Archive for February, 2011

Reading and Writing ESRI World Files

February 20, 2011 2 comments

As part of my quest to georeference the old NSW Parish Maps, I ran into the ESRI World file format…

The Format

I relied on lot on as a reference when figuring out how to make sense of world files. I remade the diagram from, into two views: pixel centric, and graticule centric (svg versions here).

World File Pixel Centric DiagramWorld File Graticule Centric Diagram

…and a difference case, where the graticules are rotated in the other direction,

World File Pixel Centric - With Left Rotation

For the purposes of my java program (which I explain below), I define theta as the angle the east/west pointing graticules (I call them lat graticules as they are shown at regular lines of latitude) make with the horizontal, and phi as the angle the north/south pointing graticules (I call them long graticules as they are shown at regular lines of longitude) make with the vertical.

Keep in mind that the image coordinate system and projected coordinate system are different (assuming we are using some kind of UTM projection).

Writing to a Wld File

Some of the parish maps have graticules shown and a reference origin for the easting and northing values on the graticules. If we can extract this information we should be able to georeference the raster maps. Actually I’m not sure what projection is used… but I think using a zone of universal transverse mercator should be okay. Also I assume that the eastings and northings on the map are in chains.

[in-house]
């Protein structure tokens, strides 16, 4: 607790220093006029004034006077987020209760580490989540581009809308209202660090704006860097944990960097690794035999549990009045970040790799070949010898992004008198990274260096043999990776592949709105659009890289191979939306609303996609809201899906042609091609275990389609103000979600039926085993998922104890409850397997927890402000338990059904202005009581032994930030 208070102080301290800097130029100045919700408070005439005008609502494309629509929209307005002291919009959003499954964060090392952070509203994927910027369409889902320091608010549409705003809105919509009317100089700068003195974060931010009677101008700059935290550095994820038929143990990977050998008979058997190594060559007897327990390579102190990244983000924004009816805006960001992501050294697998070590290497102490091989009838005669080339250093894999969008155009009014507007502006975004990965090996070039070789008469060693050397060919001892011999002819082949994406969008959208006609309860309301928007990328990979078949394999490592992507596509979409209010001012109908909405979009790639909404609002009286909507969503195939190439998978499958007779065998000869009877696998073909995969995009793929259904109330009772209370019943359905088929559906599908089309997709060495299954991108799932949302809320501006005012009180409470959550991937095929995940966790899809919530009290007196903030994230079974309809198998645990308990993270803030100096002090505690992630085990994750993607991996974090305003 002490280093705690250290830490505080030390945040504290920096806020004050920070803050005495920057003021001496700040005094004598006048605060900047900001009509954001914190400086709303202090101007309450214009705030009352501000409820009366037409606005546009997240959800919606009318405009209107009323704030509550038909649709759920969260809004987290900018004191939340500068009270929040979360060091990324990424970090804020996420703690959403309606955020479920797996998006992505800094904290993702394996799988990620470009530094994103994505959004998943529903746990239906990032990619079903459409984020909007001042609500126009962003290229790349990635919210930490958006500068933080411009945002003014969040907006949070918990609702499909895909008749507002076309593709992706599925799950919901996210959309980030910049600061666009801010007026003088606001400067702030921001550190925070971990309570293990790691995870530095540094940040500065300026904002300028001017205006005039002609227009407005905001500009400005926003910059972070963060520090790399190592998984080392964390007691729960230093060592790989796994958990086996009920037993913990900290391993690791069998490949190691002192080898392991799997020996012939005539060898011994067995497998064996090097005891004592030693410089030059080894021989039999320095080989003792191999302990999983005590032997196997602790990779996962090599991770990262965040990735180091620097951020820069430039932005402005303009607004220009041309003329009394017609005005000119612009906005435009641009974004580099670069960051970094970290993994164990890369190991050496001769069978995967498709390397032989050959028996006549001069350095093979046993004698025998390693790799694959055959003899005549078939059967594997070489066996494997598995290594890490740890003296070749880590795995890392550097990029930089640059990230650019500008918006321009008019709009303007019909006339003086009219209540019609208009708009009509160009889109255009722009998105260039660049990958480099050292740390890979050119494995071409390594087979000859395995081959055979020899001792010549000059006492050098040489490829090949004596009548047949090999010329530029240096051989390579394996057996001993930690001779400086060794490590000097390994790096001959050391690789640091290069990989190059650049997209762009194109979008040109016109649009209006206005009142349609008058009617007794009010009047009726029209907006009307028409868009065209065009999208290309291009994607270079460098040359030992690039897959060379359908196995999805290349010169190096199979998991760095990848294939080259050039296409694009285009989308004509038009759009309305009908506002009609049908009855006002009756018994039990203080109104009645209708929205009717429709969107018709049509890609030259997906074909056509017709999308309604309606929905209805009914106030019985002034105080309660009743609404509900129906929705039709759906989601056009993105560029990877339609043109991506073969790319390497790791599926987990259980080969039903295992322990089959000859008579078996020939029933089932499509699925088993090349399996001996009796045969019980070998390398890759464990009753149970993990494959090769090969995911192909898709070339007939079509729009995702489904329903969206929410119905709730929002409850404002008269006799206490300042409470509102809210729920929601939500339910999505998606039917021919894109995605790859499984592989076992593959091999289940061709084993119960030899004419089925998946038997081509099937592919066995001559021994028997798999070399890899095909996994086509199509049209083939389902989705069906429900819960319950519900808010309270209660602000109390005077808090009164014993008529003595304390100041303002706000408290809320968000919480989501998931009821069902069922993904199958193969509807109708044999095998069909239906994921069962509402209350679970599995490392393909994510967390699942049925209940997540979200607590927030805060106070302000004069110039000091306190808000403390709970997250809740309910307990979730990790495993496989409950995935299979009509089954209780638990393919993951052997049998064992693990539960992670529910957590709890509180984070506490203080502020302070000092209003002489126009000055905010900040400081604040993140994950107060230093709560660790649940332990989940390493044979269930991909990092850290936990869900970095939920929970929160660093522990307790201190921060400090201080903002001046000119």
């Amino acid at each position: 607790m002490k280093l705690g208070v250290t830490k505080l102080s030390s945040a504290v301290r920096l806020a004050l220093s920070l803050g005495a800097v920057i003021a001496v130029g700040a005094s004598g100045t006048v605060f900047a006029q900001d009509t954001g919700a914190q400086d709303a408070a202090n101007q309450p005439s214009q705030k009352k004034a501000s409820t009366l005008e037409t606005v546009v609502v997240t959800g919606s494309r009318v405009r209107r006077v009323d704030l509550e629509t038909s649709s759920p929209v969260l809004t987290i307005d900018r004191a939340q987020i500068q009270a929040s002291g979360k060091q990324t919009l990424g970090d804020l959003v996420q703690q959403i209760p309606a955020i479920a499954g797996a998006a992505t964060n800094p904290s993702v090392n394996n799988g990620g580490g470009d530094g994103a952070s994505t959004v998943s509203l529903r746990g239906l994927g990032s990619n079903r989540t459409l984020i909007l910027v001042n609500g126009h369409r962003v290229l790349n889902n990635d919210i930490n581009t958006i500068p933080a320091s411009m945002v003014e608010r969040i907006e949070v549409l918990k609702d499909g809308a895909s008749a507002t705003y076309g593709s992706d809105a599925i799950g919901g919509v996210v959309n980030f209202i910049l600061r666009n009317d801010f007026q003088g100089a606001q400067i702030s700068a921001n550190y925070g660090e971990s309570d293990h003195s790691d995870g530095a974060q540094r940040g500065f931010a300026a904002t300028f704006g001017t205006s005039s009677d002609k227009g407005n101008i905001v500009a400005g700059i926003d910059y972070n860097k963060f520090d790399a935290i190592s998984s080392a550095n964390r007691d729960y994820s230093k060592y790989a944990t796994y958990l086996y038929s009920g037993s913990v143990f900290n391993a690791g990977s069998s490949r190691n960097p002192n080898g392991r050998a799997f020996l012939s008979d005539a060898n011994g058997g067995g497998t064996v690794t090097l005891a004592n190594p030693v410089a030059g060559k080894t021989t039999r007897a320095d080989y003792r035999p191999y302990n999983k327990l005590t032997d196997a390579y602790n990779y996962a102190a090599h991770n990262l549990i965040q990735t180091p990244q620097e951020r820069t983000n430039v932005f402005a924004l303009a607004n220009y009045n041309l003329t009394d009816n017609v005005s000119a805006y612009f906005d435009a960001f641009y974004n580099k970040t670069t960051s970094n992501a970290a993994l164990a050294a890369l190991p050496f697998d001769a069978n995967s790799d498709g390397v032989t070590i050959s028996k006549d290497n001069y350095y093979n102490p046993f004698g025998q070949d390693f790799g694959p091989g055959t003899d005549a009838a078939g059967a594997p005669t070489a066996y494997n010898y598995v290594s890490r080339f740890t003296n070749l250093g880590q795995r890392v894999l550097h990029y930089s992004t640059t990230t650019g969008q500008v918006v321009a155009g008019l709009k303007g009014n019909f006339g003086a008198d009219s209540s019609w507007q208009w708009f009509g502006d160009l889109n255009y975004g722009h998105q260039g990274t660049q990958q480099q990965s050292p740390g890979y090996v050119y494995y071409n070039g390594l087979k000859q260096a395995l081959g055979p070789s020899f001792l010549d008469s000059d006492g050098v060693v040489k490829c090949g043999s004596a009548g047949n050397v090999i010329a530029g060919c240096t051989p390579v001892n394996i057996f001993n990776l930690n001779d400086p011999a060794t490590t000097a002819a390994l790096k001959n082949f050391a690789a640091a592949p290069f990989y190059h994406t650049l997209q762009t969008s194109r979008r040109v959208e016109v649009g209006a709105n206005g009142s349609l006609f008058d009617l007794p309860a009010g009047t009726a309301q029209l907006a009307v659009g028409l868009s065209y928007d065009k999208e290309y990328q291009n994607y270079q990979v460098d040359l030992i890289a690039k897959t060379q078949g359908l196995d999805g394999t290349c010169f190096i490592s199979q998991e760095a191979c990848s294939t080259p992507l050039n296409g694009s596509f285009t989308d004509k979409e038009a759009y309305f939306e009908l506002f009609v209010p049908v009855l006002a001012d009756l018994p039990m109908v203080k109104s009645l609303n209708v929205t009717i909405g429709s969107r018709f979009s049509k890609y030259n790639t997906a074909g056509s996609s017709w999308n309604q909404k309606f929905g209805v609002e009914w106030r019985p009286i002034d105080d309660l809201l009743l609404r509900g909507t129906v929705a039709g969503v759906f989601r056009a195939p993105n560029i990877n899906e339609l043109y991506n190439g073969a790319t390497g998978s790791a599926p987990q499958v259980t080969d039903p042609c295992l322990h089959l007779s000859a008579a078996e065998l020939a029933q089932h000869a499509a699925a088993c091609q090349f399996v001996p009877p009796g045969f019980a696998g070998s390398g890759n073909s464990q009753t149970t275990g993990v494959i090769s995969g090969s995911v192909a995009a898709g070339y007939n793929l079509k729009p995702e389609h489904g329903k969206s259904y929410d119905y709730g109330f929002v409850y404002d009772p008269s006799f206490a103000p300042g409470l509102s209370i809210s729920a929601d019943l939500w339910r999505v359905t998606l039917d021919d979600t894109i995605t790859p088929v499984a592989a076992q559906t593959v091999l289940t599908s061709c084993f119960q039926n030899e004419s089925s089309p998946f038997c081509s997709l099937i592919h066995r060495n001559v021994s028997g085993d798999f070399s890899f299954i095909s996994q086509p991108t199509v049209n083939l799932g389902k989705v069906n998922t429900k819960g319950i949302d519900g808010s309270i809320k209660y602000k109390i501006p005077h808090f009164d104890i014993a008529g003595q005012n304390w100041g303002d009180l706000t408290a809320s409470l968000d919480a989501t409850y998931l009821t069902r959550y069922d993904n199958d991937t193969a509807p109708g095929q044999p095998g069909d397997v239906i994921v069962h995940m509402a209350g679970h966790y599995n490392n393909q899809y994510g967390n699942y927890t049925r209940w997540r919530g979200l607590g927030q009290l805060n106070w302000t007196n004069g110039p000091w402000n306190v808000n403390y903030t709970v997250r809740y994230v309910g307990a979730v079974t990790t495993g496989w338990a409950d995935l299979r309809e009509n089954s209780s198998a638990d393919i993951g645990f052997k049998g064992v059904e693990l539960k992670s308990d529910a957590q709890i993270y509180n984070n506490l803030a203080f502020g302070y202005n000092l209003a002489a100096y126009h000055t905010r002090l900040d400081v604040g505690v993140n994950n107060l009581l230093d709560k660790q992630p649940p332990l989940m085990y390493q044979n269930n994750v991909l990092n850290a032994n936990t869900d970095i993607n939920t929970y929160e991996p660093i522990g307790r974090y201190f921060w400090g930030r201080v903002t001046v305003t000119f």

The first step is extracting the graticules from the raster map to vectors. I do this by loading the image into Inkscape and tracing the graticules as line segments, with an svg path id for the segment something like “w220”, for example to indicate west 220. After I have this svg file I run it through which extracts these vector graticules from the svg file and saves them into a csv file.

Example of vector graticles drawn over the raster map. Base map is Public Domain.

Example of vector graticles drawn over the raster map. Base map is Public Domain.

From the csv file I then can use my Java program graticules2wld to find a best fit world file (which is really just an affine transformation matrix) to georeference this raster image via a best fit approach.

An alternative is to use to extract ground control points (GCPs) from the svg file by finding the intersection points of the graticules. You can then pass these gcps to GDAL, to either warp the image or use (from the Debian package python-gdal) to make a best fit world file from the gcps.

I’ve made a debian package for the graticules2wld program. The package was really hard to make, although in the end I finally did get it working. I ended up using jh_makepkg on just the source (i.e. using no external buildfiles, just the source code). If you want to make the debian package yourself you should be able to grab this directory, then under graticules2wld-0.1 run dpkg-buildpackage. If you are able to help me so that I’m not duplicating my code in this deb-source directory in the source tree, please help me.

The Next Step…

Half the point of using the world file, is so I can load the original image into JOSM and apply the affine transformation matrix (from the world file) to show the raster as a backdrop without having to warp the image unnecessarily. So my next step is to get JOSM to be able to open raster images with a world file and correctly place it as a backdrop in the editor window.

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Multi-dimensional Data Cubes for Census Data

February 20, 2011 Leave a comment

The main thing I got from a short talk by Samuel Spencer at the 2011 apps4nsw day was a new way to publish ABS census data. Below is an example showing storing census data as multidimensional data cubes. The idea is that this allows data consumers to construct their own arbitrary queries. Using the example shown, if you want the total population, just sum up all the data cubes. If you want the ratio of males to females just sum up all the data cubes for gender=male, and then gender=female (i.e. you take a slice of the hypercube). (svg source for this diagram)